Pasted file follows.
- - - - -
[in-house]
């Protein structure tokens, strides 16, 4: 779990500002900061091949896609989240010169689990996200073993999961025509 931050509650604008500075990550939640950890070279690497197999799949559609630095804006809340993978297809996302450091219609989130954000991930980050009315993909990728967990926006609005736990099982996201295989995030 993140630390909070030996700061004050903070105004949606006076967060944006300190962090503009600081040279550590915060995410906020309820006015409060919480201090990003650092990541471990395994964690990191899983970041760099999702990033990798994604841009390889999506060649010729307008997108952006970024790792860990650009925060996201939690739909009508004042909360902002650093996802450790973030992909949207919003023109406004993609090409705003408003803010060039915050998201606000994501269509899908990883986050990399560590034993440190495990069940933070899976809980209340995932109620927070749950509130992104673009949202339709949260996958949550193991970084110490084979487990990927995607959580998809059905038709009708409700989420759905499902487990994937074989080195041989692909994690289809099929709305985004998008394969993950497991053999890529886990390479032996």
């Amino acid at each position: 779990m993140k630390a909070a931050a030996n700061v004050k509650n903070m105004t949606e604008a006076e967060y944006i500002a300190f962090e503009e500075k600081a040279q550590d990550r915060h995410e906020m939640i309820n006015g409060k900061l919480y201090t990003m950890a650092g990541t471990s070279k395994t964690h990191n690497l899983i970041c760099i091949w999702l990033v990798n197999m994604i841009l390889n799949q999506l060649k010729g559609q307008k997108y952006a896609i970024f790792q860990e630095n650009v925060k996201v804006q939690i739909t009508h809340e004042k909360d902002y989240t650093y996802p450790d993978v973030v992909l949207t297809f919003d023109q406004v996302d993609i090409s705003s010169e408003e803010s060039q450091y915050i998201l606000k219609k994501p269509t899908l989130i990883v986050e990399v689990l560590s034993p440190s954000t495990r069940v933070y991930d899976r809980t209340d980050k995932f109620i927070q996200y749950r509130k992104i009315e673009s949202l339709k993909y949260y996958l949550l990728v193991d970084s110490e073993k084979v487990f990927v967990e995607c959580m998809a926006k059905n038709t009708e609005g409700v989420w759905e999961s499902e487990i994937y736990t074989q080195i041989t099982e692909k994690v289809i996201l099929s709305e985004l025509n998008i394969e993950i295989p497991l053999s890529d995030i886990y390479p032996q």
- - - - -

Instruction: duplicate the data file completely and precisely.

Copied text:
[in-house]
């Protein structure tokens, strides 16, 4: 779990500002900061091949896609989240010169689990996200073993999961025509 931050509650604008500075990550939640950890070279690497197999799949559609630095804006809340993978297809996302450091219609989130954000991930980050009315993909990728967990926006609005736990099982996201295989995030 993140630390909070030996700061004050903070105004949606006076967060944006300190962090503009600081040279550590915060995410906020309820006015409060919480201090990003650092990541471990395994964690990191899983970041760099999702990033990798994604841009390889999506060649010729307008997108952006970024790792860990650009925060996201939690739909009508004042909360902002650093996802450790973030992909949207919003023109406004993609090409705003408003803010060039915050998201606000994501269509899908990883986050990399560590034993440190495990069940933070899976809980209340995932109620927070749950509130992104673009949202339709949260996958949550193991970084110490084979487990990927995607959580998809059905038709009708409700989420759905499902487990994937074989080195041989692909994690289809099929709305985004998008394969993950497991053999890529886990390479032996």
């Amino acid at each position: 779990m993140k630390a909070a931050a030996n700061v004050k509650n903070m105004t949606e604008a006076e967060y944006i500002a300190f962090e503009e500075k600081a040279q550590d990550r915060h995410e906020m939640i309820n006015g409060k900061l919480y201090t990003m950890a650092g990541t471990s070279k395994t964690h990191n690497l899983i970041c760099i091949w999702l990033v990798n197999m994604i841009l390889n799949q999506l060649k010729g559609q307008k997108y952006a896609i970024f790792q860990e630095n650009v925060k996201v804006q939690i739909t009508h809340e004042k909360d902002y989240t650093y996802p450790d993978v973030v992909l949207t297809f919003d023109q406004v996302d993609i090409s705003s010169e408003e803010s060039q450091y915050i998201l606000k219609k994501p269509t899908l989130i990883v986050e990399v689990l560590s034993p440190s954000t495990r069940v933070y991930d899976r809980t209340d980050k995932f109620i927070q996200y749950r509130k992104i009315e673009s949202l339709k993909y949260y996958l949550l990728v193991d970084s110490e073993k084979v487990f990927v967990e995607c959580m998809a926006k059905n038709t009708e609005g409700v989420w759905e999961s499902e487990i994937y736990t074989q080195i041989t099982e692909k994690v289809i996201l099929s709305e985004l025509n998008i394969e993950i295989p497991l053999s890529d995030i886990y390479p032996q």